Finally! Avaya Messaging Service Brings Texting into the Business World
Everyone knows how popular texting is. Nearly 10 trillion text messages were sent last year. Of all U.S. cellphone owners, 80 percent of them use text messaging, also known as SMS (short message service). Its popularity among 18-24 year olds is the subject of many humorous comics and ads, as well as serious research: that cohort averages 4,000 text messages a month.
(This is a guest post by Mark Monday, Vice-President and General Manager for Collaboration Platforms at Avaya.)
Unsurprisingly, texting has become an essential collaboration tool for work, too. But texting remains a clumsy fit inside the office. Text messages from employee or customer to an employee may offer meaningful business information, contacts and schedules, but they almost always arrive to a personal mobile number; lack a corporate identity; and may or may not be attributable to a specific office location. This creates potential breaches of corporate security and compliance policies.
Mobilizing workers is a key goal for any business, but mobility without business identity or security is like walking down the street talking to oneself. Businesses can learn to live with BYOD as long as it is secure and provides an archive of the messages. Even mobile emails carry a corporate identity and security. Until now, texting did not live up to the standards set by lowly e-mail, and has not been ready for business.
The Avaya Messaging Service (AMS) enables true One Number communications for the SMS era. Employees at companies using Avaya Messaging Service can send texts and multimedia messages with photos or audio clips and have them appear to come from the worker’s office telephone extension. Those intra-office AMS messages are sent securely over an IP or cellular data network and encrypted. The recipient can be another employee using Avaya Messaging Service, or anyone in the world with a textable phone number. Moreover, anyone with a textable cell phone can now text your office phone number and have those messages displayed on your mobile phone, tablet or PC.
Avaya Messaging Service doesn’t require fancy technology. Any size business with conventional +1 Direct Inward Dial (DID) phone extensions can use Avaya Messaging Service. Based in the cloud, Avaya Messaging Service only requires workers to download a smartphone or PC client application. For IT, there’s no servers, no hardware, no maintenance, no installation. User apps are available for iOS, Android, Windows and the Mac operating systems. On your smartphone, the Avaya Messaging Service app will conveniently sit next to where you get your personal texts, while looking different enough so that there’s no confusion between personal texts and business texts.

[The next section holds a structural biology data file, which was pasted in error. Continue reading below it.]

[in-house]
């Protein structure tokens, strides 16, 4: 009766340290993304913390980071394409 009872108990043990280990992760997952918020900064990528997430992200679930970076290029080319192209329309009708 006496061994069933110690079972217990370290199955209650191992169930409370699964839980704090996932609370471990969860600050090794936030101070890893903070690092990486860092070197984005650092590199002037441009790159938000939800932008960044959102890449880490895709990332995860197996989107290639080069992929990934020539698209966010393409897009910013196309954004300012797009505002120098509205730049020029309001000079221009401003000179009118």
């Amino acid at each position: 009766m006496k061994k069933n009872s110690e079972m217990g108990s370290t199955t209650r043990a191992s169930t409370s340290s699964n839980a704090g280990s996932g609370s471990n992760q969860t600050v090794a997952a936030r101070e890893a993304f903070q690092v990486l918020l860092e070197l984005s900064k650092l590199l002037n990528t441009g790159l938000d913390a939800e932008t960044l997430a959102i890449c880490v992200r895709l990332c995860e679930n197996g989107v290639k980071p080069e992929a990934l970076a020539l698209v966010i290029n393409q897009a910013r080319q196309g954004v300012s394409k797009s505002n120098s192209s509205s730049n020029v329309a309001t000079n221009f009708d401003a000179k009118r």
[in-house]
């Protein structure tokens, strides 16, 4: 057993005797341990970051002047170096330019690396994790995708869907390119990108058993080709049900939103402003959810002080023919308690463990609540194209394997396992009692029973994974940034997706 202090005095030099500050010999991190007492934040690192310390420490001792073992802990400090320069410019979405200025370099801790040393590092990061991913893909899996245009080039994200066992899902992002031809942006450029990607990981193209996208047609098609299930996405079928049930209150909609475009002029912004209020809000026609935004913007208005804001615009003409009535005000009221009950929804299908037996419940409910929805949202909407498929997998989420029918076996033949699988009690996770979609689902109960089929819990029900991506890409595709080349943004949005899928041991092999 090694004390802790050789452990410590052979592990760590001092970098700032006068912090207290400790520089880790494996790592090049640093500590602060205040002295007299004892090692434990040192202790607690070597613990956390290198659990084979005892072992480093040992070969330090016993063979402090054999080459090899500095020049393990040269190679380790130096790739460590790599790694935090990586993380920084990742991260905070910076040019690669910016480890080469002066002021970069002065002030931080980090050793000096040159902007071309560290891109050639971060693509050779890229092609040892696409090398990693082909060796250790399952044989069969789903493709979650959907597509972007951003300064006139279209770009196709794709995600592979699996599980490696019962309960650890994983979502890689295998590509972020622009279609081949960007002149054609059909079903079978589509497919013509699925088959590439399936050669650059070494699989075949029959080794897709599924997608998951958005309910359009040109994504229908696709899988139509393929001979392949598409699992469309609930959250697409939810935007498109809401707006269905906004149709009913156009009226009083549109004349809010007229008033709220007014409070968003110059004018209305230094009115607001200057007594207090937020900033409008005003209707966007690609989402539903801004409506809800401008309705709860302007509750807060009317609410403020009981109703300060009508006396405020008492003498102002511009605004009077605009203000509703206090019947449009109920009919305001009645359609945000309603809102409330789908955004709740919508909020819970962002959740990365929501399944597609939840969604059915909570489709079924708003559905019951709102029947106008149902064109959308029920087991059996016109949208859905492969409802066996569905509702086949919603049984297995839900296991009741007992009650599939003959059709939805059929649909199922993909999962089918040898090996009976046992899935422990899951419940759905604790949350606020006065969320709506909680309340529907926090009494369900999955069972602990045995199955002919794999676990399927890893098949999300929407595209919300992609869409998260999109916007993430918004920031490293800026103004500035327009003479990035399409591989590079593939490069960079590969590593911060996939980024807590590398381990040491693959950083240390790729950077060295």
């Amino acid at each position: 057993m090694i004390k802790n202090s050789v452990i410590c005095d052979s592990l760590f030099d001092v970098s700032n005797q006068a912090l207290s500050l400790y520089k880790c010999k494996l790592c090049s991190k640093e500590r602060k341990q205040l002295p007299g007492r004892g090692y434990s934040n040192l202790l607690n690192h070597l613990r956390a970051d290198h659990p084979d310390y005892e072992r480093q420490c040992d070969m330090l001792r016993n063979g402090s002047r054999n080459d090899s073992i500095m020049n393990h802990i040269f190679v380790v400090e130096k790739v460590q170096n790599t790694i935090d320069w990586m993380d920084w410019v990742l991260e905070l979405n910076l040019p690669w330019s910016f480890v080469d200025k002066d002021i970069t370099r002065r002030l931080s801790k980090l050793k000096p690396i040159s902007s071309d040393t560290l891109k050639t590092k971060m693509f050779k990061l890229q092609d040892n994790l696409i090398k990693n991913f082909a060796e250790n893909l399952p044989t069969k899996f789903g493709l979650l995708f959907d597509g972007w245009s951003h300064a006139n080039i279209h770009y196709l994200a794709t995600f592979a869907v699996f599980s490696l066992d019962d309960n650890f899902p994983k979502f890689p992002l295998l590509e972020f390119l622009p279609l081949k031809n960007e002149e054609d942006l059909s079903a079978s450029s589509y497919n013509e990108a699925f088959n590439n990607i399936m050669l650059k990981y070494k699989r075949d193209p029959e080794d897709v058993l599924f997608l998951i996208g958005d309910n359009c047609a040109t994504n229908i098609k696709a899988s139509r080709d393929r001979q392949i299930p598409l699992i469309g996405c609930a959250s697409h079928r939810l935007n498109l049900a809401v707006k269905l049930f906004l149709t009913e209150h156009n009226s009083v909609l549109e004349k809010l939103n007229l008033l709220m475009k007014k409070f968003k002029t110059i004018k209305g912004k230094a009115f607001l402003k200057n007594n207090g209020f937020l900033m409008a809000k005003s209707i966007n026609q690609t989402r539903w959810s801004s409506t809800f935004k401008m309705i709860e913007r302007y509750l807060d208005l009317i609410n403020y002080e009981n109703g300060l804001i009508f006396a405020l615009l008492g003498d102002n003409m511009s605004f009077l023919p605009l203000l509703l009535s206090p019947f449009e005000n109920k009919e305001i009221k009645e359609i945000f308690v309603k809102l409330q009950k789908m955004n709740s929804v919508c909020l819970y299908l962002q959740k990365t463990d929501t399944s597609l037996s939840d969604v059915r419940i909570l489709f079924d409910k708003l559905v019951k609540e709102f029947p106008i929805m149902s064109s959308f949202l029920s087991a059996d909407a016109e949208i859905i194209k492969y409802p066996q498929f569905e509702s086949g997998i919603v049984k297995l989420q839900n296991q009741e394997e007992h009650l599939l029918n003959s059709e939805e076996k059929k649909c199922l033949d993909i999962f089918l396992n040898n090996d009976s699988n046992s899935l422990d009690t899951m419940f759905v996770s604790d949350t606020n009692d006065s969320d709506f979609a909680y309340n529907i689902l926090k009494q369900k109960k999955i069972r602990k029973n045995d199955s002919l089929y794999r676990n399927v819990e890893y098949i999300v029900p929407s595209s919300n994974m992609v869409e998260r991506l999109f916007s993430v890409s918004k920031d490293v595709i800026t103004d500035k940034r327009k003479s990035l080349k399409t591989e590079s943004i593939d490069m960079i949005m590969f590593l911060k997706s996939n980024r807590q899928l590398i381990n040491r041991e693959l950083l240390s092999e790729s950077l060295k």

The employee just downloads the app from the appropriate app store, enables the license from Avaya (each company has its own administration web site for easy activation and management) and customers or coworkers will immediately be able to text your office number. You’ll have a true One Number, which as I mentioned before, now bundles together your voice, fax and mobile phone numbers as well as your text messaging and instant messaging as well. Companies can also save on the cost of carrier-based text messaging plans because messages between co-workers only travel over the AMS network. Text messages originating from AMS only incur additional charges if sent to an international telephone number.
Besides being corporate identifiable, business texts have to be secure and ubiquitous. As mentioned earlier, Avaya Messaging Service provides a texting network in which all messages between users are encrypted, archived and attributable to a worker’s specific office telephone number. AMS also connects to workers’ existing corporate contact lists. And it supports all of the major mobile and PC platforms. Below is a
diagram depicting AMS, which any IT expert will vouch as being streamlined and simple:
There are would-be alternatives to Avaya Messaging Service. All lack key features, such as the ability to text non-subscribers, or limited security or lack of support for existing corporate DID numbering plans. Some use limited SMS short codes for one-way out messaging. All of these limitations create unnecessary friction that will rankle your employees and drive them back to plain old text messaging, costing your company more in the short and long run.
The Avaya Messaging Service is available for any enterprise whether it is an Avaya customer today or not. It is part of our mobile collaboration solution that helps businesses become more productive, responsive and better-equipped to grow and communicate. That’s due to AMS’s simplicity and low risk, both for the employee and the IT department. Contact Avaya and let us demonstrate how texting can become a valuable business collaboration tool for you, too.